This post will discuss the importance of buying a puppy from a breeder who examines the DNA of their breeding stock and what to check for when given a copy of a DNA panel. We will discuss in a future post why you might think about DNA testing your own dog, particularly if you adopted, bought from a pet store, or acquired a puppy without checking the breeder's credentials.
Many health issues that might affect Cavalier King Charles Spaniels can be financially and emotionally draining for their owners. The ability to detect dogs who were at risk of passing on major genetic problems wasn't available years ago, but that problem has been solved thanks to comprehensive DNA testing for dogs. In today's market, any trustworthy breeder should be able to talk to you about the role DNA plays in their breeding program, provide you with the results of any testing they've done and understand the potential impacts of DNA on your particular dog.
This post will go over the fundamentals of determining whether a dog is genetically clear (healthy), a carrier (healthy but able to spread the disease to puppies) or impacted (unhealthy and will pass on the disease) before talking about specific genetic diseases that plague this breed.
CLEAR - This is the benchmark: CLEAR. This canine is free of any genetic defects. As a result, they are not vulnerable to any diseases checked by the panel and do not possess any genetic defects that could be passed on to their offspring. Please note that a DNA clear dog is not clear of ALL defects, just those we can detect through genetic testing. Some issues in this breed, such as MVD (mitro valve disease) are not detectable by DNA panel.
CARRIER - A dog containing one (1) gene for a genetic abnormality is called a "carrier." They can transmit the gene to their puppies, but the puppy won't exhibit the disease as they don't carry the two genes necessary to make them at risk. Thus, the gene won't affect them (they will never get the defect). There is a misconception among some consumers that carriers shouldn't be bred. Breeding carriers is safe, but they should only be bred with a dog that has tested negative for that condition so that none of the puppies are at risk. If we eliminated all carriers from our gene pool, we would cause more problems from inbreeding than we are solving by not producing gene carriers.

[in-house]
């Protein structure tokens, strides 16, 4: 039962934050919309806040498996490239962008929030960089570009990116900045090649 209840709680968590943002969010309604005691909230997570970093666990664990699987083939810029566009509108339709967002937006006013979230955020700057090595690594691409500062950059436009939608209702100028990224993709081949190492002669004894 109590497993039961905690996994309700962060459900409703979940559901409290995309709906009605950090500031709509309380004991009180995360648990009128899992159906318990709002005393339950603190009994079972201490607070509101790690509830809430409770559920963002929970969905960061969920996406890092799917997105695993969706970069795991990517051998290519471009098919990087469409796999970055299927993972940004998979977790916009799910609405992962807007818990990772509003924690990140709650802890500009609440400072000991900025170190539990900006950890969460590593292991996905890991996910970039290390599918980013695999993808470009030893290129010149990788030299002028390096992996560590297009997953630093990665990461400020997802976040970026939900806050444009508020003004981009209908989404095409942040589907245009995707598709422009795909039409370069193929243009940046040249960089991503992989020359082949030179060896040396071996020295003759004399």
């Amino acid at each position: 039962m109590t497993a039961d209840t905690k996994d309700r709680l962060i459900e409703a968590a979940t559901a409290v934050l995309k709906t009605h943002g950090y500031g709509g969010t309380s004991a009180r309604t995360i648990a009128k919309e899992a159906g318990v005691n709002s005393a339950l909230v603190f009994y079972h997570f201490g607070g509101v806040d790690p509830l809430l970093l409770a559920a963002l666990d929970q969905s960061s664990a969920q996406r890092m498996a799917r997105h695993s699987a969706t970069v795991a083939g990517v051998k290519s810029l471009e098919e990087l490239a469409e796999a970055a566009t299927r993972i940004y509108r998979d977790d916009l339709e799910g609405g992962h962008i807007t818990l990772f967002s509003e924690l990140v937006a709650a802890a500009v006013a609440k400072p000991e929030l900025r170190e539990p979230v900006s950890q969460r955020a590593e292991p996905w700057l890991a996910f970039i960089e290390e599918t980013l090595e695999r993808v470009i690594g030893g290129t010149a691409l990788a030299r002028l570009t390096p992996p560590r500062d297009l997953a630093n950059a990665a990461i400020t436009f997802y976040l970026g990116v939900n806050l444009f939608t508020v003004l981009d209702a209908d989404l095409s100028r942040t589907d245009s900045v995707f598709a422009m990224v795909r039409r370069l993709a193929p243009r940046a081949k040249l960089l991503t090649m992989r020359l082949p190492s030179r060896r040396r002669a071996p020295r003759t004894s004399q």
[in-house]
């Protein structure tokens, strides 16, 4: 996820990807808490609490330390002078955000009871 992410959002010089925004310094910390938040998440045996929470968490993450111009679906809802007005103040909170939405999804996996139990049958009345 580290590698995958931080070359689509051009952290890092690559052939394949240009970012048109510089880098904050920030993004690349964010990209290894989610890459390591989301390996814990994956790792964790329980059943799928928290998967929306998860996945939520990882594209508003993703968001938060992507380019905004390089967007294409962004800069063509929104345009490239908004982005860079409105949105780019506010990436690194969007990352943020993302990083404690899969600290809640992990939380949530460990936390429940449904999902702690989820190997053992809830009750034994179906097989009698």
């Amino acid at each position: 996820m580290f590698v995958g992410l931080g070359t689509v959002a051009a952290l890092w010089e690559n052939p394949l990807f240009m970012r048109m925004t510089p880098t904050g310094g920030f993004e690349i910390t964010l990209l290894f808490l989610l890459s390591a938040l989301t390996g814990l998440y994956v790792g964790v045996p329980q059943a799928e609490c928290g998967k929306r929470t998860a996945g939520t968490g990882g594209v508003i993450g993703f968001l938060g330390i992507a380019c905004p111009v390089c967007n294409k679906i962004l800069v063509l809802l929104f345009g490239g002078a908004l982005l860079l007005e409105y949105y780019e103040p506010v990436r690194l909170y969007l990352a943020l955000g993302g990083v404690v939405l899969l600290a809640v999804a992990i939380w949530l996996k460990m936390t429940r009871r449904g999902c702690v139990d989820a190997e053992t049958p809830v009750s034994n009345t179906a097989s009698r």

AFFECTED - A dog who is impacted (or at risk) is one that contains two copies of the gene for a trait, making them susceptible to the disease. This dog can still be breed but only with a clear dog. However, it's not ideal, as all of their offspring will be carriers. Due to the likelihood that the dog would develop symptoms of the genetic disorder, you should avoid buying a dog that is affected by it.
The diagram below helps put this information in context. Green is great. Orange is good. Red is a concern.
Knowing the differences between the clear, carrier, and impact can help you determine which genetic testing is crucial for this breed. A trustworthy breeder should test, at the very least, for the following things:
CAVALIER KING CHARLES SPANIEL -
We get many questions about IVDD from our puppy purchasers as it relates to the Cavalier. We do not list that above because greater than 90% of all Cavaliers have IVDD. If you are interested in learning more about IVDD, please search "IVDD" on our blog to learn more.
A trustworthy breeder cannot be created by DNA testing alone. Further breed-specific heart, eye, hip, & related testing must also be conducted and offered. Please go to our blogs on the OFA as part of your puppy search for more details on those tests.
If you want to know more about DNA testing your dog before breeding or identifying any potential health issues, we highly suggest Embark because they handle all of our DNA testings and are a paid advertiser for our instructional content. Please read this post, which offers Embark savings and a sample Embark report.
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